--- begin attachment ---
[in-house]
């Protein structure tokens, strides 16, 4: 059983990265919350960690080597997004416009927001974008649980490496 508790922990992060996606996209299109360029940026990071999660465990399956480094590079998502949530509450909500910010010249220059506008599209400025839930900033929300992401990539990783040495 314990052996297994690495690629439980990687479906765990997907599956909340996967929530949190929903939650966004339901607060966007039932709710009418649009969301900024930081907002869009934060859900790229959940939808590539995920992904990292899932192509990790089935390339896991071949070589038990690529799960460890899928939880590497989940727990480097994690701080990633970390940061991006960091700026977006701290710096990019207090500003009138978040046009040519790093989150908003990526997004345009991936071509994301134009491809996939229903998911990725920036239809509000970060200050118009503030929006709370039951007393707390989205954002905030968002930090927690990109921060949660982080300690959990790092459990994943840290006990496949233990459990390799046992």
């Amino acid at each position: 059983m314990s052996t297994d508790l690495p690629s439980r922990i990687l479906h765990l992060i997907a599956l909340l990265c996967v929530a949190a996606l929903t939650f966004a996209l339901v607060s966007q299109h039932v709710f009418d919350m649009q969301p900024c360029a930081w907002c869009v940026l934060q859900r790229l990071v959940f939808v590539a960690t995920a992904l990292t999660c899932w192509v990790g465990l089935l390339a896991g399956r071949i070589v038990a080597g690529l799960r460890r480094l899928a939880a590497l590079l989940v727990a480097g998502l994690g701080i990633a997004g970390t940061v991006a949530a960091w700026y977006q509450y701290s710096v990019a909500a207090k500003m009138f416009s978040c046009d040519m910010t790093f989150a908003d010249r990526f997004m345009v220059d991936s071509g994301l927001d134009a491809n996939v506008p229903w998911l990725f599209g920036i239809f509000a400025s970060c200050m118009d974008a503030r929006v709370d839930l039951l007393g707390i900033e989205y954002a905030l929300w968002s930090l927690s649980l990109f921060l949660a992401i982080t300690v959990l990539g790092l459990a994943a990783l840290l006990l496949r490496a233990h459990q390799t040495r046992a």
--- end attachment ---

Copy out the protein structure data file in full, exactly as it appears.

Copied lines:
[in-house]
């Protein structure tokens, strides 16, 4: 059983990265919350960690080597997004416009927001974008649980490496 508790922990992060996606996209299109360029940026990071999660465990399956480094590079998502949530509450909500910010010249220059506008599209400025839930900033929300992401990539990783040495 314990052996297994690495690629439980990687479906765990997907599956909340996967929530949190929903939650966004339901607060966007039932709710009418649009969301900024930081907002869009934060859900790229959940939808590539995920992904990292899932192509990790089935390339896991071949070589038990690529799960460890899928939880590497989940727990480097994690701080990633970390940061991006960091700026977006701290710096990019207090500003009138978040046009040519790093989150908003990526997004345009991936071509994301134009491809996939229903998911990725920036239809509000970060200050118009503030929006709370039951007393707390989205954002905030968002930090927690990109921060949660982080300690959990790092459990994943840290006990496949233990459990390799046992």
């Amino acid at each position: 059983m314990s052996t297994d508790l690495p690629s439980r922990i990687l479906h765990l992060i997907a599956l909340l990265c996967v929530a949190a996606l929903t939650f966004a996209l339901v607060s966007q299109h039932v709710f009418d919350m649009q969301p900024c360029a930081w907002c869009v940026l934060q859900r790229l990071v959940f939808v590539a960690t995920a992904l990292t999660c899932w192509v990790g465990l089935l390339a896991g399956r071949i070589v038990a080597g690529l799960r460890r480094l899928a939880a590497l590079l989940v727990a480097g998502l994690g701080i990633a997004g970390t940061v991006a949530a960091w700026y977006q509450y701290s710096v990019a909500a207090k500003m009138f416009s978040c046009d040519m910010t790093f989150a908003d010249r990526f997004m345009v220059d991936s071509g994301l927001d134009a491809n996939v506008p229903w998911l990725f599209g920036i239809f509000a400025s970060c200050m118009d974008a503030r929006v709370d839930l039951l007393g707390i900033e989205y954002a905030l929300w968002s930090l927690s649980l990109f921060l949660a992401i982080t300690v959990l990539g790092l459990a994943a990783l840290l006990l496949r490496a233990h459990q390799t040495r046992a």